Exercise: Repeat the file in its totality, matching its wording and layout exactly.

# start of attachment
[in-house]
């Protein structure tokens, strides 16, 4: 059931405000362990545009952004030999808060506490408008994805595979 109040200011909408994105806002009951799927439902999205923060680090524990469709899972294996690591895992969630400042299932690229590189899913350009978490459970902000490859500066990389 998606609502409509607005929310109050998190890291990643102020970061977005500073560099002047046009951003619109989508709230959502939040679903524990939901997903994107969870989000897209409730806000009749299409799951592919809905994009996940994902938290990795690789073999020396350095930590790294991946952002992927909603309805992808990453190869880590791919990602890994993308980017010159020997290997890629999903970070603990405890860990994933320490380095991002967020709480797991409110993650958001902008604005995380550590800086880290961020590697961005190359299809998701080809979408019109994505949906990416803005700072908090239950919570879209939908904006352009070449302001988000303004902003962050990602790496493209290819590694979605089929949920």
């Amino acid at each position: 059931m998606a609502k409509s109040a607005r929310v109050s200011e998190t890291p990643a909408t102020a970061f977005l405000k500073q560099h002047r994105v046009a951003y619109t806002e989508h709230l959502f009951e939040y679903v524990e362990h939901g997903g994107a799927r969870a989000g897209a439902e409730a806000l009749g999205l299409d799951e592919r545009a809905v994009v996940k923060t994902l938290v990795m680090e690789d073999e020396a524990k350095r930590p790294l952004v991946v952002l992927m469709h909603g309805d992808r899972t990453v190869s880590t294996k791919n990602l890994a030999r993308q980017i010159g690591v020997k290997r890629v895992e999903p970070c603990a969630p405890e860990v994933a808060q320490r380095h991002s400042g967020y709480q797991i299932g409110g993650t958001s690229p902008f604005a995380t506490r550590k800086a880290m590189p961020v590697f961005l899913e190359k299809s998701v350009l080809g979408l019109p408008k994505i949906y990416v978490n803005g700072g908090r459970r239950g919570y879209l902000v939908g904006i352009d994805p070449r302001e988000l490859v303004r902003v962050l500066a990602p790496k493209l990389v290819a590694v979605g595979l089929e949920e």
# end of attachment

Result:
[in-house]
């Protein structure tokens, strides 16, 4: 059931405000362990545009952004030999808060506490408008994805595979 109040200011909408994105806002009951799927439902999205923060680090524990469709899972294996690591895992969630400042299932690229590189899913350009978490459970902000490859500066990389 998606609502409509607005929310109050998190890291990643102020970061977005500073560099002047046009951003619109989508709230959502939040679903524990939901997903994107969870989000897209409730806000009749299409799951592919809905994009996940994902938290990795690789073999020396350095930590790294991946952002992927909603309805992808990453190869880590791919990602890994993308980017010159020997290997890629999903970070603990405890860990994933320490380095991002967020709480797991409110993650958001902008604005995380550590800086880290961020590697961005190359299809998701080809979408019109994505949906990416803005700072908090239950919570879209939908904006352009070449302001988000303004902003962050990602790496493209290819590694979605089929949920």
């Amino acid at each position: 059931m998606a609502k409509s109040a607005r929310v109050s200011e998190t890291p990643a909408t102020a970061f977005l405000k500073q560099h002047r994105v046009a951003y619109t806002e989508h709230l959502f009951e939040y679903v524990e362990h939901g997903g994107a799927r969870a989000g897209a439902e409730a806000l009749g999205l299409d799951e592919r545009a809905v994009v996940k923060t994902l938290v990795m680090e690789d073999e020396a524990k350095r930590p790294l952004v991946v952002l992927m469709h909603g309805d992808r899972t990453v190869s880590t294996k791919n990602l890994a030999r993308q980017i010159g690591v020997k290997r890629v895992e999903p970070c603990a969630p405890e860990v994933a808060q320490r380095h991002s400042g967020y709480q797991i299932g409110g993650t958001s690229p902008f604005a995380t506490r550590k800086a880290m590189p961020v590697f961005l899913e190359k299809s998701v350009l080809g979408l019109p408008k994505i949906y990416v978490n803005g700072g908090r459970r239950g919570y879209l902000v939908g904006i352009d994805p070449r302001e988000l490859v303004r902003v962050l500066a990602p790496k493209l990389v290819a590694v979605g595979l089929e949920e």